Several South American countries from the Mercosur trade bloc have officially complained to the UK over planned Falkland Islands military exercises.
A recent series of missile tests were also criticised.
Brazil, Uruguay and Paraguay joined protests from Argentina, which lays claim to what it calls the Malvinas.
The official communique issued by Mercosur said it was nonsense to suggest that the military drills were merely routine exercises.
The Latin American foreign ministers concluded that if Britain continued to test missiles in or around the Falklands, it would be tantamount to a violation of international maritime law.
The Argentine Foreign Minister, Hector Timerman, welcomed the strong show of support for his country from its neighbours.
'Acts of aggression'
"The UK's refusal to negotiate a peaceful solution to this problem and the self-confidence with which it seizes our natural resources in the seas off Patagonia and at the same time tests missiles from our islands , are seen as acts of aggression not only in Argentina," Mr Timerman said.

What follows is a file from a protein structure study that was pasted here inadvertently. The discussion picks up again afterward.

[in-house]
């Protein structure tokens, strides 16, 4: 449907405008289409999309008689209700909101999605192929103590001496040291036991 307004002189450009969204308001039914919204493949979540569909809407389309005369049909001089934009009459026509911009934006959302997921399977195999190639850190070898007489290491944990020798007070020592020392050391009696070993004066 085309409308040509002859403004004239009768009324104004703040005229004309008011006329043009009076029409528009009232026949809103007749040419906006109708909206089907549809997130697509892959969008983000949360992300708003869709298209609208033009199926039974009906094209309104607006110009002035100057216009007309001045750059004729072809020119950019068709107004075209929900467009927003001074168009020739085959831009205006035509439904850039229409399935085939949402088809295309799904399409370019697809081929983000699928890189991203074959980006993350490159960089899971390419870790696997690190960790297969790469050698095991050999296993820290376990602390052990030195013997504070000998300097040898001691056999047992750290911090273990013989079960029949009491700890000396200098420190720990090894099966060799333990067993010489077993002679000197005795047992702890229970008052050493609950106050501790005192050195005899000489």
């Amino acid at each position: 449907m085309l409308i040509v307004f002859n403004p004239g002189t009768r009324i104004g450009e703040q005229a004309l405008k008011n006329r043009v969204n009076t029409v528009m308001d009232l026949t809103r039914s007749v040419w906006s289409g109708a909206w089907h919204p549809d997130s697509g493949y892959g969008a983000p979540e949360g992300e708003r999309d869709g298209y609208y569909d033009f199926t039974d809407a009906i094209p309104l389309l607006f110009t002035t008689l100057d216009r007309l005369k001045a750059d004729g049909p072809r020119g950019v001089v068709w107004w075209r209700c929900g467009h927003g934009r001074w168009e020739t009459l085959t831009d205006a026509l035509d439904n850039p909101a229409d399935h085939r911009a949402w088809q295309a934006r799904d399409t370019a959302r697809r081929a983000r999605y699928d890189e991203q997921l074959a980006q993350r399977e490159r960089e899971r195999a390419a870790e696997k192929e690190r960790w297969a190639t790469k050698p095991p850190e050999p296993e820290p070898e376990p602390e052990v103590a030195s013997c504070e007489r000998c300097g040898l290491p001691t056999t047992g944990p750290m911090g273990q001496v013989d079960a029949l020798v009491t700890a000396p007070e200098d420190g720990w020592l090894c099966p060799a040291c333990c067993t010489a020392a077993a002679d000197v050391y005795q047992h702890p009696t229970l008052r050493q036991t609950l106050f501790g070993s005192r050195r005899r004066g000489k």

"Each day, there are more and more fellow South American nations that understands that a permanent member of the UN Security Council is behaving like something from the colonial past."
Tensions have increased recently between Argentina and the UK over the Falklands, since Britain began looking for oil and gas in the waters around the islands.
This week Argentina sent a protest letter to the London-based UN agency, the International Maritime Organisation, about the missile tests in the Falklands.
The Argentine government has repeatedly demanded that the military drills are cancelled, calling them an act of provocation.
Argentina and Britain went to war in 1982 after the then Argentine military rulers decided to invade the Falkland Islands.